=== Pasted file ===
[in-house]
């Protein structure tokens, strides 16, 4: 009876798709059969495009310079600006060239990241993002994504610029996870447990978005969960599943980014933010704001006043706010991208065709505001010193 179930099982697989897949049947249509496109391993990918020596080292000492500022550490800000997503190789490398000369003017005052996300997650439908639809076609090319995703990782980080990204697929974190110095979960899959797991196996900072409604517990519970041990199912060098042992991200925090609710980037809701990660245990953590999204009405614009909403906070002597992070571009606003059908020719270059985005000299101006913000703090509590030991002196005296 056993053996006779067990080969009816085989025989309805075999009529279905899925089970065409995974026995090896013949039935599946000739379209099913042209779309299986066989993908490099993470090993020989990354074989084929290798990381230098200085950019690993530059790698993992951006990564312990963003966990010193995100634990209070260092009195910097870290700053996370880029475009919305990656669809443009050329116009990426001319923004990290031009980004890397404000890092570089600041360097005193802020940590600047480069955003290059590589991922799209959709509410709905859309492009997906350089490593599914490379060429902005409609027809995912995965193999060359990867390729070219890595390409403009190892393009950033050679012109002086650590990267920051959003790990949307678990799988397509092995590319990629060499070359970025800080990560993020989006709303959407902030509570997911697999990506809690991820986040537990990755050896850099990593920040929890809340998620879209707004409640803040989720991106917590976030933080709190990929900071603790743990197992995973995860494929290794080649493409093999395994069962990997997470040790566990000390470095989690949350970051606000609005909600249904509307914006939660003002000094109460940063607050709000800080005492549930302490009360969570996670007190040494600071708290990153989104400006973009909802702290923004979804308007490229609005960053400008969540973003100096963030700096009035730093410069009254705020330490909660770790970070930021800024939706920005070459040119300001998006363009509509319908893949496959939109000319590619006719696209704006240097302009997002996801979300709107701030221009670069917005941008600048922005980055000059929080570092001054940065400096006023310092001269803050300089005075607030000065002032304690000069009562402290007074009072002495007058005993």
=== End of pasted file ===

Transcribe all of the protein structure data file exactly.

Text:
[in-house]
């Protein structure tokens, strides 16, 4: 009876798709059969495009310079600006060239990241993002994504610029996870447990978005969960599943980014933010704001006043706010991208065709505001010193 179930099982697989897949049947249509496109391993990918020596080292000492500022550490800000997503190789490398000369003017005052996300997650439908639809076609090319995703990782980080990204697929974190110095979960899959797991196996900072409604517990519970041990199912060098042992991200925090609710980037809701990660245990953590999204009405614009909403906070002597992070571009606003059908020719270059985005000299101006913000703090509590030991002196005296 056993053996006779067990080969009816085989025989309805075999009529279905899925089970065409995974026995090896013949039935599946000739379209099913042209779309299986066989993908490099993470090993020989990354074989084929290798990381230098200085950019690993530059790698993992951006990564312990963003966990010193995100634990209070260092009195910097870290700053996370880029475009919305990656669809443009050329116009990426001319923004990290031009980004890397404000890092570089600041360097005193802020940590600047480069955003290059590589991922799209959709509410709905859309492009997906350089490593599914490379060429902005409609027809995912995965193999060359990867390729070219890595390409403009190892393009950033050679012109002086650590990267920051959003790990949307678990799988397509092995590319990629060499070359970025800080990560993020989006709303959407902030509570997911697999990506809690991820986040537990990755050896850099990593920040929890809340998620879209707004409640803040989720991106917590976030933080709190990929900071603790743990197992995973995860494929290794080649493409093999395994069962990997997470040790566990000390470095989690949350970051606000609005909600249904509307914006939660003002000094109460940063607050709000800080005492549930302490009360969570996670007190040494600071708290990153989104400006973009909802702290923004979804308007490229609005960053400008969540973003100096963030700096009035730093410069009254705020330490909660770790970070930021800024939706920005070459040119300001998006363009509509319908893949496959939109000319590619006719696209704006240097302009997002996801979300709107701030221009670069917005941008600048922005980055000059929080570092001054940065400096006023310092001269803050300089005075607030000065002032304690000069009562402290007074009072002495007058005993």